Les Animaux modèles – Suite
L’Enfant et les sortilèges – Fantaisie lyrique in one act to a libretto by Colette [sung in French with English surtitles]
Stephen Mangan (reader) [Poulenc]
Students from the Royal Academy of Music [Ravel]:
The Child – Rozanna Ladylus
Mother / Dragonfly / Ottoman – Fiona Mackay
Bergère (Louis XV Chair) – Rosalind Coad
Chinese Cup / Female Cat / Wicker Chair – Sarah Shorter
Fire / Nightingale – Jennifer France
Princess – Sónia Grané
Bat / Animal – Tereza Gevorgyan
Owl / Settle – Helen Bailey
Squirrel – Irina Loskova
Shepherdess / Sofa – Alice Privett
Shepherd / Animal – Kate Howden
Armchair – Samuel Queen
Grandfather Clock / Tomcat – Samuel Pantcheff
Teapot (Black Wedgwood) – Ross Scanlon
Little Old Man (Arithmetic) – Bradley Smith
Tree – Nicholas Crawley
Frog – Iain Milne
Animal – Gwilym Bowen
Animal – Andri Björn Róbertsson
BBC Symphony Orchestra
Reviewed by: Mark Valencia
Reviewed: 26 April, 2013
Venue: Barbican Hall, London
Four little fables and a cautionary tale made for a glowing Gallic evening, exquisitely delivered by what might be termed ‘pro-am’ forces. Not that the nineteen-strong clutch of the Royal Academy of Music’s finest could possibly be termed amateur except in the purest sense of the word, for they delivered the solo and chorus roles in L’Enfant et les sortilèges like the assured professionals most, perhaps all, of them are set to become.
In truth, Ravel’s second one-act opera (after L’Heure espagnole) presents a somewhat idealised view of how a naughty child might emerge from a tantrum; but then this is fantasy, not the Jean Piaget handbook. Like Saint-Exupéry with Le Petit Prince, L’Enfant et les sortilèges saw the novelist Colette create one of those delicate French tales that manages to touch the heart without smearing it in cloying sentiment. While in sensitive hands it can work brilliantly as a staged opera, its fantastical imagery can be just as powerful in concert form. In the latter case, though, what it emphatically does not need are visual distractions of the kind French “live film and video conception” guru Jean-Baptise Barrière provided.
The Barbican Hall was darkened to accommodate fuzzy-felt projections that got everything wrong. First, rather than elucidating the story it merely illustrated it (a superfluous function given the presence of surtitles inches above the screen); second, it had all the imagination and polish of a low-grade home movie; third, its hyperactive nature gave me a headache. Which senses, I wonder, did Barrière want us to use? The visual clutter made it hard to focus on important things like the superb BBC Symphony Orchestra, whose account of Ravel’s lucent score conjured up images of infinitely greater definition.
The singing, by contrast, offered unalloyed pleasure through a succession of idiomatic and beautifully judged contributions. Jennifer France was equal to all the vocal gymnastics of the Fire and the Nightingale: unlike many bell-like high sopranos she characterised and inflected her music with colours that suggest she will one day flourish as a singer of melodies. Alice Privett was no less striking as a Shepherdess, and although Rozanna Madylus sounded a touch too feminine as the Boy she led the troupe with an easy assurance under Stéphane Denève’s supportive (and notably appreciative) direction.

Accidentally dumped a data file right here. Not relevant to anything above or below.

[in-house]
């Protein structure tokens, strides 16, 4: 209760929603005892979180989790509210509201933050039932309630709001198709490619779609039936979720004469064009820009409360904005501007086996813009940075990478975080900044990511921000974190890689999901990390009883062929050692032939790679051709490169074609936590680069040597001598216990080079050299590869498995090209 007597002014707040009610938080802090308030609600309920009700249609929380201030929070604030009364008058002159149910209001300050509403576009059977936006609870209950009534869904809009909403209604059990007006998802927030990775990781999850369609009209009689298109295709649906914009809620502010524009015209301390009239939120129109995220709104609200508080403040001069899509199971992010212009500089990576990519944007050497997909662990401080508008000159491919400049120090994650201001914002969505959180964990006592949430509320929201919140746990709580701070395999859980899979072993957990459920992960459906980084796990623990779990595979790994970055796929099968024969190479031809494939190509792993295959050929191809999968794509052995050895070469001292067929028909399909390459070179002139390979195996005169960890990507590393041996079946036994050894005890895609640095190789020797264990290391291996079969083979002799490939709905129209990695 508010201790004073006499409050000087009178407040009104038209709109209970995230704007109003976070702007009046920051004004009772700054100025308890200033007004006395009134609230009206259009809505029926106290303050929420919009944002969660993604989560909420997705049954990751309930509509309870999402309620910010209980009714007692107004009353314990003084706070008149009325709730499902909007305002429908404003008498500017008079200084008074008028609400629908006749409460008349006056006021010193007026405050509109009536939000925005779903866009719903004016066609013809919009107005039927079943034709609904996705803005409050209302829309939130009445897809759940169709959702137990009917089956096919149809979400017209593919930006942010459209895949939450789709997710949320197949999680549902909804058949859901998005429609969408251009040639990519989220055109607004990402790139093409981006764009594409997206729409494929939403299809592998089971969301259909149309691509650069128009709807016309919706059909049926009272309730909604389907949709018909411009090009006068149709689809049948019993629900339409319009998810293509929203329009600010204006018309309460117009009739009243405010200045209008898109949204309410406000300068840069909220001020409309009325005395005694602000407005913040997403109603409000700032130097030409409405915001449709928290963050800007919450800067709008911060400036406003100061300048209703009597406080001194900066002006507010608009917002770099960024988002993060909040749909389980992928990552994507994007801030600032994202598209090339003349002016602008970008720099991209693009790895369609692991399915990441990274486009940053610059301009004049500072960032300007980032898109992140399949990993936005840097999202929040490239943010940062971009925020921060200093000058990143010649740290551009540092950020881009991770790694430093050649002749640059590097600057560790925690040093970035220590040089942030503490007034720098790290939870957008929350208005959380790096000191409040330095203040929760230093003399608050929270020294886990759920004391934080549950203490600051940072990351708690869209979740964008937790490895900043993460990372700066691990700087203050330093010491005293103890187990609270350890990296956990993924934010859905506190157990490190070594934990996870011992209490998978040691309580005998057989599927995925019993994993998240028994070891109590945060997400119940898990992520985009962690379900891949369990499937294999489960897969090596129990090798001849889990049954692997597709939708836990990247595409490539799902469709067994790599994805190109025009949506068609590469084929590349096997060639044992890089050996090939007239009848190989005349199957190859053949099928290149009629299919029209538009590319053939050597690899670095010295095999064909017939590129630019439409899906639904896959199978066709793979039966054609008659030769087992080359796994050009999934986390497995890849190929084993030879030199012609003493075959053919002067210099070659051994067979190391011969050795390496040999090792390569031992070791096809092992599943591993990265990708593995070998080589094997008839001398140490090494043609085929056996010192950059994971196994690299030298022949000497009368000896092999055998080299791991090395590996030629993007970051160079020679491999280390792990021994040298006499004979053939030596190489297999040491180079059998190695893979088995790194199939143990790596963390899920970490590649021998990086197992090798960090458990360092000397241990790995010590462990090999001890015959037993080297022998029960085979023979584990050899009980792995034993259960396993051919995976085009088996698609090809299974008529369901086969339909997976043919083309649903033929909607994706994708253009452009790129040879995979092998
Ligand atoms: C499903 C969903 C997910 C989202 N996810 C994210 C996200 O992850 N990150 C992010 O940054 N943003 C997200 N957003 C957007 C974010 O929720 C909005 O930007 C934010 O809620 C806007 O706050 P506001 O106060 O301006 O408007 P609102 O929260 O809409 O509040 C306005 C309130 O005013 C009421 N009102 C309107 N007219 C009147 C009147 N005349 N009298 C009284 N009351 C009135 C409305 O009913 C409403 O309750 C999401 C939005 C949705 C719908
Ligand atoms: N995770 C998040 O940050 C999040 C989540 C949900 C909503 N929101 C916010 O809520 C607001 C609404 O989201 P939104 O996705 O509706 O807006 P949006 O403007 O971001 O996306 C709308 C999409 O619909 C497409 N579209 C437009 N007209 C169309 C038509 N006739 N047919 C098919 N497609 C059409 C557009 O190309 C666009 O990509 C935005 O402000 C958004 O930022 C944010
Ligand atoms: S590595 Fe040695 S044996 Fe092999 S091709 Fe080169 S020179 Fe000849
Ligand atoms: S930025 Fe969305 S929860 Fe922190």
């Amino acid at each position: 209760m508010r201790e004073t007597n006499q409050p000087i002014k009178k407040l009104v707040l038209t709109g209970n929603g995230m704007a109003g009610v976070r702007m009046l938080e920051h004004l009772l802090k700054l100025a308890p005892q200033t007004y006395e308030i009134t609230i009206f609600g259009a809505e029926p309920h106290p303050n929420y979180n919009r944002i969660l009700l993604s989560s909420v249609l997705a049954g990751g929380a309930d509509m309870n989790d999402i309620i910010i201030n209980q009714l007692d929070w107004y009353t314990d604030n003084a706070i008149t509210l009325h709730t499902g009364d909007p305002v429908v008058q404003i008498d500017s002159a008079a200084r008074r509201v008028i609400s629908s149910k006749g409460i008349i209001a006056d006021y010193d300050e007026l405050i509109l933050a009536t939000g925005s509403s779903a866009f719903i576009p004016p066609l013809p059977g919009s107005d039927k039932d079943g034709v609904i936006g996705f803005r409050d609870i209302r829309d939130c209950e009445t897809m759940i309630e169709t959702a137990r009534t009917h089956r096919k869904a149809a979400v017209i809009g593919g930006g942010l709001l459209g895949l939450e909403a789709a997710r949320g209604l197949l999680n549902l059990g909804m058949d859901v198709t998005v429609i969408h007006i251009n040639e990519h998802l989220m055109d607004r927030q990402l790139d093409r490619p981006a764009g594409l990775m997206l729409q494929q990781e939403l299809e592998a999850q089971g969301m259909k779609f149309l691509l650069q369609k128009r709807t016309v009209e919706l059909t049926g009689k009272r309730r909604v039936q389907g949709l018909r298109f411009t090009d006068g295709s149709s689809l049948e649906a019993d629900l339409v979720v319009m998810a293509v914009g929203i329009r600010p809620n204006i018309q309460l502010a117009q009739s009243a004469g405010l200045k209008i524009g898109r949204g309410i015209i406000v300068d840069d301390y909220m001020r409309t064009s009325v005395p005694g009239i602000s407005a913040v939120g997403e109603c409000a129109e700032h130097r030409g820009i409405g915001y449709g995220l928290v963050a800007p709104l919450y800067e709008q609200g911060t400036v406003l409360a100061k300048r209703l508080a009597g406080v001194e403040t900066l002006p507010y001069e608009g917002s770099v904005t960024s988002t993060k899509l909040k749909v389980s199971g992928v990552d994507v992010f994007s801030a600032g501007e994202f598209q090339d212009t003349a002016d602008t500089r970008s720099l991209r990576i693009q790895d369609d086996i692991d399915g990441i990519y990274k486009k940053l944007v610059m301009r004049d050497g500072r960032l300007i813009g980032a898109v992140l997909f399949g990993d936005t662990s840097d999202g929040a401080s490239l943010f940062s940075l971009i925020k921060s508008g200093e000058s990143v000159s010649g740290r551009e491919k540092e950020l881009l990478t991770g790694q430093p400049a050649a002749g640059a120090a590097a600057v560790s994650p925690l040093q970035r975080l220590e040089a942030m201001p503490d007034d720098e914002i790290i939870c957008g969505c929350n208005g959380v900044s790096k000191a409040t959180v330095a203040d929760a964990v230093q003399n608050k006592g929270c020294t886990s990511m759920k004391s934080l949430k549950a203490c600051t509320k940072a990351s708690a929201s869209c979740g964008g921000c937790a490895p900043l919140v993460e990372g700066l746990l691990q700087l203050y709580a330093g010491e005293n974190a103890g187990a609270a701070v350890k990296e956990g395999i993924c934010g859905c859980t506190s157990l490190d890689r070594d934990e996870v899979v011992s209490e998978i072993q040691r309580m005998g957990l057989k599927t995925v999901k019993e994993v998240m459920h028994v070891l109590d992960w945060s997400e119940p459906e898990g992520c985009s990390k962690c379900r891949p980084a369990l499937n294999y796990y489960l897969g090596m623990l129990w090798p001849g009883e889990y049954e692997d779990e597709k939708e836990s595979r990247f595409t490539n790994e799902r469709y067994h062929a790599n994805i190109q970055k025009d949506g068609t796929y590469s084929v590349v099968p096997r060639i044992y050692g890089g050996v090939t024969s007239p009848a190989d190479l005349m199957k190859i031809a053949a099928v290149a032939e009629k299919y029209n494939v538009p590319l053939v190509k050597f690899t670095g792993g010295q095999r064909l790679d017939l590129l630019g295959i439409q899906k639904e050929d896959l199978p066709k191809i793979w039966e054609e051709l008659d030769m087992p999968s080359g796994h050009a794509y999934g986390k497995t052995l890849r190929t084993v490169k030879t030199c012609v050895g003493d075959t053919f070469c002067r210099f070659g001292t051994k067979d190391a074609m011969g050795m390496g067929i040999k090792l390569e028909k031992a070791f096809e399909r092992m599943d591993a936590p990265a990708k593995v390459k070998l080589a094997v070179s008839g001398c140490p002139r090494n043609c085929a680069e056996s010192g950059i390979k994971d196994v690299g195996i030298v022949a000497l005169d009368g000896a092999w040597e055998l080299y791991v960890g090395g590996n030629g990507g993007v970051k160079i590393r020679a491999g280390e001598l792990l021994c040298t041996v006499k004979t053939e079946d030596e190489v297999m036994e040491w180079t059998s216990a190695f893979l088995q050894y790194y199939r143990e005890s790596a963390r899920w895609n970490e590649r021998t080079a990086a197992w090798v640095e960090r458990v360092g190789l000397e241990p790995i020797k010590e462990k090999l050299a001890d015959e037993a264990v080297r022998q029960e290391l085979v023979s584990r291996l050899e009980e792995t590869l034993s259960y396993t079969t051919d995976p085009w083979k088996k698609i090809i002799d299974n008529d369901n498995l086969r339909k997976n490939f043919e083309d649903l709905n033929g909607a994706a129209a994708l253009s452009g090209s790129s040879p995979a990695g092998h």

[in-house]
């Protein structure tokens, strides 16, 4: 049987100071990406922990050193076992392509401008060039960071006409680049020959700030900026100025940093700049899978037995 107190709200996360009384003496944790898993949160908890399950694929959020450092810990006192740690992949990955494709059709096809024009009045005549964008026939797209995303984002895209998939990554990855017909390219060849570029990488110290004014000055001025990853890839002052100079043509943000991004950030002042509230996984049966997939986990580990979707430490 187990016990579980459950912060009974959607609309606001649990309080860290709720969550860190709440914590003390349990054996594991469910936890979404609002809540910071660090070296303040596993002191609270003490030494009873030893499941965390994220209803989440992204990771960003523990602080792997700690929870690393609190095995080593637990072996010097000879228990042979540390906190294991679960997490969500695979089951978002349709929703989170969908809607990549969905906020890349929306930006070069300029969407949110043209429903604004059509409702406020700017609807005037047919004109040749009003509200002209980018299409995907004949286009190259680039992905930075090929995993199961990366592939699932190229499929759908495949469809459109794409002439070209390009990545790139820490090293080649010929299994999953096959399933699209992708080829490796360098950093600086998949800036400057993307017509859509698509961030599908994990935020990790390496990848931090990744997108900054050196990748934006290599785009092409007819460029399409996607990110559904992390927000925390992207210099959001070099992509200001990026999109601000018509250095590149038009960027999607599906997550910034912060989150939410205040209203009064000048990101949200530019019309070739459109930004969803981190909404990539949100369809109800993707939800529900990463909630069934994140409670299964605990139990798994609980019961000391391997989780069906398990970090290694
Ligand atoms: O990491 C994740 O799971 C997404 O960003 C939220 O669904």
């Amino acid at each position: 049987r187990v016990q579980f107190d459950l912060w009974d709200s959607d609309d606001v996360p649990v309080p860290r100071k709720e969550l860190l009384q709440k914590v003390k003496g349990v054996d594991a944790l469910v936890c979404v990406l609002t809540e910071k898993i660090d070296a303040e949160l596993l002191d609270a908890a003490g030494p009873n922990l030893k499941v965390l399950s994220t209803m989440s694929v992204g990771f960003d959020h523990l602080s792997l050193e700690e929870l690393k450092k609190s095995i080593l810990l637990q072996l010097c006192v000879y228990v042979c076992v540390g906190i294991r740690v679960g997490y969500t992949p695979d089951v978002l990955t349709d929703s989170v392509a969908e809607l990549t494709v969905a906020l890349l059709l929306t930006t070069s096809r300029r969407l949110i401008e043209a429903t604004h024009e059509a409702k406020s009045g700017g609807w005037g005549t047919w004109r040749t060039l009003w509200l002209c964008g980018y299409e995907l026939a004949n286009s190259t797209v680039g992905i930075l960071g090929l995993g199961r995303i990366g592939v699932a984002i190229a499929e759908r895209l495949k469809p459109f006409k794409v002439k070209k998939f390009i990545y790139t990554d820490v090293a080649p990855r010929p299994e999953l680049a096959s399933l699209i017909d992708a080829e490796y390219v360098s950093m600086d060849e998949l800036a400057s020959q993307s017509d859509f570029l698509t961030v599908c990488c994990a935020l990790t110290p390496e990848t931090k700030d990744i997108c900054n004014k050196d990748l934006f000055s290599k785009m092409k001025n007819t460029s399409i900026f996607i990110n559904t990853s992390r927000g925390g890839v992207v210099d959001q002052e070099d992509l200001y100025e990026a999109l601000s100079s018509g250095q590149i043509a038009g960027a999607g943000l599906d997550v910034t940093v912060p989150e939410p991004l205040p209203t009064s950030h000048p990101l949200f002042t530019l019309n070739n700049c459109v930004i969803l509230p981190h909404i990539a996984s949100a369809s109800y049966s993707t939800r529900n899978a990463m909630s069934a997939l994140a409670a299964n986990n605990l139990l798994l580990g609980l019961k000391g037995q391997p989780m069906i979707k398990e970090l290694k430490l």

The evening had begun with a battle for tousled-haired supremacy as the lion-maned Denève ushered hangdog actor Stephen Mangan to the platform for a performance of the Suite from Poulenc’s all-too-rarely-heard ballet Les Animaux modèles. Mangan was there to read the La Fontaine fables that inspired the four central movements – a task he undertook with skill and homespun charm, revelling in the Hilaire Belloc-like wit of Craig Hill’s new verse translations. A little discreet amplification allowed the actor to project his voice without affectation, his famed insouciance to the fore. Peter and the Wolf awaits his talents.
Denève, who appeared to delight in all his colleagues’ contributions, wrought stylish playing from the BBCSO in the moody opening number, ‘Le Petit Jour’ (Dawn), which he infused with a wash of lazy warmth, allowing Gareth Bimson’s solo trumpet to drawl with the languor of a tenor saxophone. By contrast the potentially chilling fourth section, ‘La Mort et le bûcheron’ (Death and the woodcutter), was more lyrical than morbid up to the moment when two piercing woodwind screams sent Death packing. Up to that point this, the longest of the six movements, had been marked by sweet shifts between the strings and woodwind as Poulenc’s lush, near-Hollywood score unwound.
Denève’s interpretation of this multi-faceted gem of a ballet was constantly affectionate, unerringly felicitous and irresistibly enjoyable. A BBC Radio 3 broadcast is scheduled for Sunday 14 July (Bastille Day): it will be a memorable and, above all, a video-free occasion – not to be missed.